Consumer sentiment picked up again in November. Both economic and income expectations have seen a marked increase. Propensity to buy has remained at a very high level despite marginal losses. As a result, GfK has forecast a figure of 9.7 points for December, 0.1 index points higher than November's level (9.6 points). These are the findings of the GfK Consumer Climate Study Germany for November 2019.
Known risk factors such as the global economic slowdown, trade conflicts and the chaos surrounding Brexit have resulted in a slight drop in the consumer climate when compared to the same period last year. Nevertheless, the indicator's level can still be described as highly satisfactory while propensity to buy remains stable.
"The exceptionally high levels of consumer confidence among German consumers have significantly contributed to preventing a recession in Germany in the third quarter. Private consumption has thereby perfectly fulfilled its role as an important pillar of the economy," Rolf Bürkl, consumer expert at GfK explains. "Consumers are therefore optimistic about the upcoming holiday season, one of the busiest times of year for a number of retail industries such as consumer electronics and toys. How the year as a whole will be evaluated is determined during this period. And the retail sector can certainly look forward to this period with a healthy dose of optimism."
Economic outlook significantly more favorable
Consumer expectations have seen a noticeable improvement in November, bringing an end to the downward trend – at least for the moment. The indicator gained 15.5 points compared to the previous month, climbing to 1.7 and putting it just slightly higher than its long-term average of zero points. A more significant increase in this economic indicator was last seen more than nine years ago in June 2010, when it rose by nearly 33 points during a recovery phase following the biggest recession in post-war history.
According to preliminary figures from the Federal Statistical Office, the German economy grew by 0.1 percent in the third quarter when compared to the previous period, defying expectations. Many experts had predicted a slight contraction – this would have been the second consecutive quarter of negative economic growth and would have meant that Germany had slid into a "technical" recession.
This decline in pessimism is most likely due to the trade war between the US and China showing tentative signs of easing during recent days. In addition, it is clear that an increasing number of Germans are hopeful that after the forthcoming elections in the UK a decision on Brexit will be made.
Income expectations benefit from a decline in economic pessimism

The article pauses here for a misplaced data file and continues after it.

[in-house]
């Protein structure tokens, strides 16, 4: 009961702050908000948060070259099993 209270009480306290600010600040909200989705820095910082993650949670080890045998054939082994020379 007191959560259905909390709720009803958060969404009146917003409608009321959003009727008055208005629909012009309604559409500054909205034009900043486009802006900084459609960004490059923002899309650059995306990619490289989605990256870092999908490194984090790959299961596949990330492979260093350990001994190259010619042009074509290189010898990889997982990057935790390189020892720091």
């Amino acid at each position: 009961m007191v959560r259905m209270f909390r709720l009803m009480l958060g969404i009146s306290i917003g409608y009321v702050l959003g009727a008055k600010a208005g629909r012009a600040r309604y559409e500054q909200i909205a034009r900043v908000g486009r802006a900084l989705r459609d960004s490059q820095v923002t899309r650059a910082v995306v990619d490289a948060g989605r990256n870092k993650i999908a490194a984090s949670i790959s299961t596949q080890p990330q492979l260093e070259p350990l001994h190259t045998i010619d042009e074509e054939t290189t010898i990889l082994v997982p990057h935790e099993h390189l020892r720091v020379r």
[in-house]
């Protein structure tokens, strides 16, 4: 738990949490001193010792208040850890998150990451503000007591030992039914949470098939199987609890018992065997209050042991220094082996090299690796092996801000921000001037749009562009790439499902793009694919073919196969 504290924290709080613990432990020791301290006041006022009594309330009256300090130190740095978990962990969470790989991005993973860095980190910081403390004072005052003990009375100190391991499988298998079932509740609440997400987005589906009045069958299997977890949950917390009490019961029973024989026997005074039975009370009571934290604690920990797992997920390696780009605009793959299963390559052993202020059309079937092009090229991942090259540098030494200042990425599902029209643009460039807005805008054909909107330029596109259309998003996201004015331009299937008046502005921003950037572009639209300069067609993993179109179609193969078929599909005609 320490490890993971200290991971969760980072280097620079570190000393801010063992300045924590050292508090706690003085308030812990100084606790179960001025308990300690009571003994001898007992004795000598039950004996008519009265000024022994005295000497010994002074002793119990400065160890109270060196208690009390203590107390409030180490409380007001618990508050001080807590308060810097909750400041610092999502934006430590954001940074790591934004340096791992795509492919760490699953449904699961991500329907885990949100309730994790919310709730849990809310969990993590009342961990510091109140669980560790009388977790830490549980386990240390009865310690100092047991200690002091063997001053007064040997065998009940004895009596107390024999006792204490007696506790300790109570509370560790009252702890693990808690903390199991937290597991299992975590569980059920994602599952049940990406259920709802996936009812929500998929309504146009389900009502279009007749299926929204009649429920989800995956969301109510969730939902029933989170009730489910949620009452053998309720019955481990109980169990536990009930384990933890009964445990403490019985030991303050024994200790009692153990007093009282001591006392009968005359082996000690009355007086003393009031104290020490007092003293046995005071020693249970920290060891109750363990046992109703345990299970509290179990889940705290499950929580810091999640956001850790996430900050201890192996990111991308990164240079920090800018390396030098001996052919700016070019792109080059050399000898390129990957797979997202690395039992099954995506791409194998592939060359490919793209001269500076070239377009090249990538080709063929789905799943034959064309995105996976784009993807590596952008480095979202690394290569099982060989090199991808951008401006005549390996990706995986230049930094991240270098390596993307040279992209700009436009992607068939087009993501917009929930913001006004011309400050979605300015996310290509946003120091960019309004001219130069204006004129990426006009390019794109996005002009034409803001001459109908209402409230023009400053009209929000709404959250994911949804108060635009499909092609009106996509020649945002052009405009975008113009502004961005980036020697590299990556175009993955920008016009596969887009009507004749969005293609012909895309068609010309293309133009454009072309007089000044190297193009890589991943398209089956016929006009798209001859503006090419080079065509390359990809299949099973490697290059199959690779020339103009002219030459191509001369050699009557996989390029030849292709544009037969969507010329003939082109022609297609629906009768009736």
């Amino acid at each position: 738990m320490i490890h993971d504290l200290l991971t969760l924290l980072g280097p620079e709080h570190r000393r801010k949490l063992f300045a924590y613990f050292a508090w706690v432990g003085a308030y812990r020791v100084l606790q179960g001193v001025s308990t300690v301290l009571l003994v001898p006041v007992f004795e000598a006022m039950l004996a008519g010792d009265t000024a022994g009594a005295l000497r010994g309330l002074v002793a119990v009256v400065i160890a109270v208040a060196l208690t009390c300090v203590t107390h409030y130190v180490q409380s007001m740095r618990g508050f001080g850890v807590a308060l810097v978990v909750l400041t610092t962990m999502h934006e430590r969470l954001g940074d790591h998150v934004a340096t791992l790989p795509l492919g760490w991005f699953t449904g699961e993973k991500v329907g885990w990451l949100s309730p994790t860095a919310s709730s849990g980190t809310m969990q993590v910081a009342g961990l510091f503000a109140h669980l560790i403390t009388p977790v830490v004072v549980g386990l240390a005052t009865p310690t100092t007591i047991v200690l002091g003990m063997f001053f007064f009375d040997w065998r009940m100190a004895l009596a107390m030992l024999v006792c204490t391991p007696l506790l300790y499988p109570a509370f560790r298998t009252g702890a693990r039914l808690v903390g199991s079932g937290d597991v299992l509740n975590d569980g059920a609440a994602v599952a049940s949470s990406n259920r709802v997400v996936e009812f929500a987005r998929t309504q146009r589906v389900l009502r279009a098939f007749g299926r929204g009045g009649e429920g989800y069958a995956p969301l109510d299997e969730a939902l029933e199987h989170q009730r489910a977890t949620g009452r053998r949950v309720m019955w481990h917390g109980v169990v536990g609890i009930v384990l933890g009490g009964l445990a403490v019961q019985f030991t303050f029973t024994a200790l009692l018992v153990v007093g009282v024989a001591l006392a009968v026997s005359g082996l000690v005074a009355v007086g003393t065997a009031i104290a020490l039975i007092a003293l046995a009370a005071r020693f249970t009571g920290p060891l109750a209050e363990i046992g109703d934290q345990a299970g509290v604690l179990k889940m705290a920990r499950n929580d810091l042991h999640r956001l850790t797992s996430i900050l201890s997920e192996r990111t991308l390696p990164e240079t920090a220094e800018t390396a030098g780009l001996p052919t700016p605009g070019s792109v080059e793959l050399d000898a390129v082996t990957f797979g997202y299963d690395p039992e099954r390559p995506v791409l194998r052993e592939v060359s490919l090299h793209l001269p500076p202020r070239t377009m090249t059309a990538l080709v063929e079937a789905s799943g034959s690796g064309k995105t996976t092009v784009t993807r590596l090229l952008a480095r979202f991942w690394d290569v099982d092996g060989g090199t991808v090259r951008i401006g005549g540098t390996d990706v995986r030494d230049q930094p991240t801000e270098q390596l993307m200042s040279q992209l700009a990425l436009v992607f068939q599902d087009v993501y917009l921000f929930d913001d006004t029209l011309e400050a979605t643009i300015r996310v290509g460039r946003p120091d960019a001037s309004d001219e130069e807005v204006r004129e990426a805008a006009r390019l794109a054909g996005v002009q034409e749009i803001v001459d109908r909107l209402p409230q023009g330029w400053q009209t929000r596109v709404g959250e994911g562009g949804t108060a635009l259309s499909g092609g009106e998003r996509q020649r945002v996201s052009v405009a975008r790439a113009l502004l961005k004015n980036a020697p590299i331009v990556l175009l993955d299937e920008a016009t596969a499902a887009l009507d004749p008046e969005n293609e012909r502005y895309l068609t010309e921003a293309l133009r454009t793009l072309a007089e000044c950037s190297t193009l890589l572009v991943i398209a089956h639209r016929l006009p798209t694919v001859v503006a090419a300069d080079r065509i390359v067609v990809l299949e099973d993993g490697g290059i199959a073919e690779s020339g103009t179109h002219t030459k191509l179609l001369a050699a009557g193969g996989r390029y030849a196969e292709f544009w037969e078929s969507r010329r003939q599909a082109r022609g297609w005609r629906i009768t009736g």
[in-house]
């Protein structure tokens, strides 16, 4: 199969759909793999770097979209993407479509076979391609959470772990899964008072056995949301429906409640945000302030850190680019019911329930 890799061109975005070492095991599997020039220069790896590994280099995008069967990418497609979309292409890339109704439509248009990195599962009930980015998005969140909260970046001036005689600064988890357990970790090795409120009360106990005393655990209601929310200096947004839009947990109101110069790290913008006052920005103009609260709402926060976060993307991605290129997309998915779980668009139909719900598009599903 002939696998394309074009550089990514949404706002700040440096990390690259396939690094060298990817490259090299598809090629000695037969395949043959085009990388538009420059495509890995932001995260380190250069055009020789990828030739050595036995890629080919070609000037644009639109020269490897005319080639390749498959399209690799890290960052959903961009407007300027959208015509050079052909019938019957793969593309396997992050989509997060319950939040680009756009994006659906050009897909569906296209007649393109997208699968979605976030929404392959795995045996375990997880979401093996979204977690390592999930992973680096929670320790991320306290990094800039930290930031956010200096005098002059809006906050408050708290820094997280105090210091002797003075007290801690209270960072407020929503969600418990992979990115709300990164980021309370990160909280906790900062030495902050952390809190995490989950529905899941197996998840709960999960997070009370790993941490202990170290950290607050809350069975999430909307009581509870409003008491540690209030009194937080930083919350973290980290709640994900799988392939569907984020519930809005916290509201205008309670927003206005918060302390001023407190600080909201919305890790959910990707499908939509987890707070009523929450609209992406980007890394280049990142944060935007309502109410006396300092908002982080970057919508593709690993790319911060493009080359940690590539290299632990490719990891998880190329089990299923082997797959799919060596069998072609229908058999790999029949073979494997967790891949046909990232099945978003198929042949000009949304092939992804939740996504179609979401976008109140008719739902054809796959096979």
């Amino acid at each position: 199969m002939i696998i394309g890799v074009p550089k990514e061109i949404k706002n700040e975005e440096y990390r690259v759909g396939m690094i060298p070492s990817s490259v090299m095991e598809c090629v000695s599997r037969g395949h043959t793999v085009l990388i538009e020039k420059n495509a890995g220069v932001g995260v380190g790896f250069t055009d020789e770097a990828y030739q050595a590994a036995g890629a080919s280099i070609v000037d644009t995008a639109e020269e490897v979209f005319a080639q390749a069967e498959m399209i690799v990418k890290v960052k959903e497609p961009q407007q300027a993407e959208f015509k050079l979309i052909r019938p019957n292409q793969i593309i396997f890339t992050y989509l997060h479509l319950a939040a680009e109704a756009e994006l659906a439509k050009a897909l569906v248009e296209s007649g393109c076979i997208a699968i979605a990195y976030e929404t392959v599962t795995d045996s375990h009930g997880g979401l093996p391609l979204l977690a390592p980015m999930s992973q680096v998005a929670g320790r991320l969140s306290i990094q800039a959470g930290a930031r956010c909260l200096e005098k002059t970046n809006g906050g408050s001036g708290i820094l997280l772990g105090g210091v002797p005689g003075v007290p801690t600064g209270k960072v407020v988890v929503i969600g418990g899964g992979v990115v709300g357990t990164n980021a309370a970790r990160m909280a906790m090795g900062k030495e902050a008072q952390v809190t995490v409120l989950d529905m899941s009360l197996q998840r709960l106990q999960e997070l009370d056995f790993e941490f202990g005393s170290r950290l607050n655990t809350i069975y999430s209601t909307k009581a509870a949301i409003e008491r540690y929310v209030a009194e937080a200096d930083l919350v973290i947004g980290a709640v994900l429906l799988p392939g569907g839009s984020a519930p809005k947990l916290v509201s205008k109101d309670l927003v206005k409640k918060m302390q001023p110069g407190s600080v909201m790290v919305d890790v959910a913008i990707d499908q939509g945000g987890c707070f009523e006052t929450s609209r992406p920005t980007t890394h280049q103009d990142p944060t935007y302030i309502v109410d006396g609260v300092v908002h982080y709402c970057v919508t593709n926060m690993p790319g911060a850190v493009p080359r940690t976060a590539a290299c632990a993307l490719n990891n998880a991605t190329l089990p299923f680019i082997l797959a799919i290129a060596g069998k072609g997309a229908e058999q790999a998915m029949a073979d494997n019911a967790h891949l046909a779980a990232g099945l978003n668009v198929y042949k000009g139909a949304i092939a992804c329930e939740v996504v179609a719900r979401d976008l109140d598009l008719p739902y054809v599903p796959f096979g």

In the wake of a marked improvement in the economic outlook, income expectations also showed an increase in November. The indicator gained 6.5 points and now stands at 45.5, an increase that almost completely compensates for the losses recorded in the previous month (-7.8 points).
Consumers continue to remain highly optimistic about the development of their future financial position. This income optimism is the result of the employment situation, which remains favorable, and the positive development of labor earnings and pensions associated with this.
Income expectations have been further strengthened by price trends. According to the Federal Statistical Office, inflation dropped to 1.1 percent in October, a decline from its previous levels of 1.2 percent in September and 1.4 percent in August. Lower inflation rates strengthen the buying power of consumers.
Propensity to buy remains at a very high level despite marginal losses
Despite a weakening economy and the risk factors already mentioned above, consumer confidence among German consumers remains unaffected. Propensity to buy continues to enjoy a very high level even though the indicator suffered a minor decline in November, losing 1.7 points to reach 50.
Propensity to buy will in future also be boosted by the monetary policy of the European Central Bank (ECB). As a result of the ECB's renewed extension of its low-interest-rate policy, private investors face the increasing threat of having to pay penalties when investing their money with banks or savings banks. This may be incentive enough for some who would otherwise save their money for a rainy day to spend their money or purchase more.
Provisional publication dates for December 2019/first quarter of 2020:
• Friday, December 20, 2019, 8:00 a.m.
• Wednesday, January 29, 2020, 8:00 a.m.
• Thursday, February 20, 2020, 8.00 a.m.
• Thursday, March 26, 2020, 8:00 a.m.
About the study
The survey period for the current analysis was from November 6 to November 18, 2019. The results are extracted from the "GfK Consumer Climate MAXX" study and are based on around 2,000 consumer interviews per month conducted on behalf of the European Commission. This report presents the indicators in graphical form and provides brief comments on the indicators. Consumer climate refers explicitly to all private consumer spending. However, retail trade, depending on the definition used, accounts for only around 30 percent of private consumer spending. Services, travel, rent, health services, and the wellness sector as a whole account for the rest. GfK's forecast for 2019 is an increase in private consumption of 1.5 percent. Again, this does not concern retail sales but instead refers to total consumer spending. Propensity to buy, like all other indicators, is a sentiment indicator. It queries whether consumers currently consider it advisable to make larger purchases. Even if they answer "Yes" to this question, there are two further requirements for making a purchase: the consumer must have the necessary money for such a large purchase and must also see a need to make this purchase. Furthermore, this only actually concerns durable goods, which also require a larger budget.
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